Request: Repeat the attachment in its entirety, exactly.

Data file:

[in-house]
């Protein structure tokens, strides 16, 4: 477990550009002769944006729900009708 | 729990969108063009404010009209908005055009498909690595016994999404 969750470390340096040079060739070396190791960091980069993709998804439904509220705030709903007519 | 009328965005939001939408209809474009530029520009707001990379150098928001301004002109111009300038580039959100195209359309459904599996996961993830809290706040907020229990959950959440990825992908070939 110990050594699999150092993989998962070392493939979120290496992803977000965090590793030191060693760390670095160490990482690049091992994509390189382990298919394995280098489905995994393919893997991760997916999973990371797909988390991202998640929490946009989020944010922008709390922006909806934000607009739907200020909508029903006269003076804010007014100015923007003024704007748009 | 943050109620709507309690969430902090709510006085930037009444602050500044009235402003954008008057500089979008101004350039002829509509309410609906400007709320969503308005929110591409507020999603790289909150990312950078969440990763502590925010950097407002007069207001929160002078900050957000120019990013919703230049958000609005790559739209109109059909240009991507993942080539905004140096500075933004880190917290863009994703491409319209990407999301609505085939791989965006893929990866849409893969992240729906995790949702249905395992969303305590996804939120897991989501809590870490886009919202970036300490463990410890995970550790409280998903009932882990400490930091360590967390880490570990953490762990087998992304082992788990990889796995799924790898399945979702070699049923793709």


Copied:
[in-house]
């Protein structure tokens, strides 16, 4: 477990550009002769944006729900009708 | 729990969108063009404010009209908005055009498909690595016994999404 969750470390340096040079060739070396190791960091980069993709998804439904509220705030709903007519 | 009328965005939001939408209809474009530029520009707001990379150098928001301004002109111009300038580039959100195209359309459904599996996961993830809290706040907020229990959950959440990825992908070939 110990050594699999150092993989998962070392493939979120290496992803977000965090590793030191060693760390670095160490990482690049091992994509390189382990298919394995280098489905995994393919893997991760997916999973990371797909988390991202998640929490946009989020944010922008709390922006909806934000607009739907200020909508029903006269003076804010007014100015923007003024704007748009 | 943050109620709507309690969430902090709510006085930037009444602050500044009235402003954008008057500089979008101004350039002829509509309410609906400007709320969503308005929110591409507020999603790289909150990312950078969440990763502590925010950097407002007069207001929160002078900050957000120019990013919703230049958000609005790559739209109109059909240009991507993942080539905004140096500075933004880190917290863009994703491409319209990407999301609505085939791989965006893929990866849409893969992240729906995790949702249905395992969303305590996804939120897991989501809590870490886009919202970036300490463990410890995970550790409280998903009932882990400490930091360590967390880490570990953490762990087998992304082992788990990889796995799924790898399945979702070699049923793709």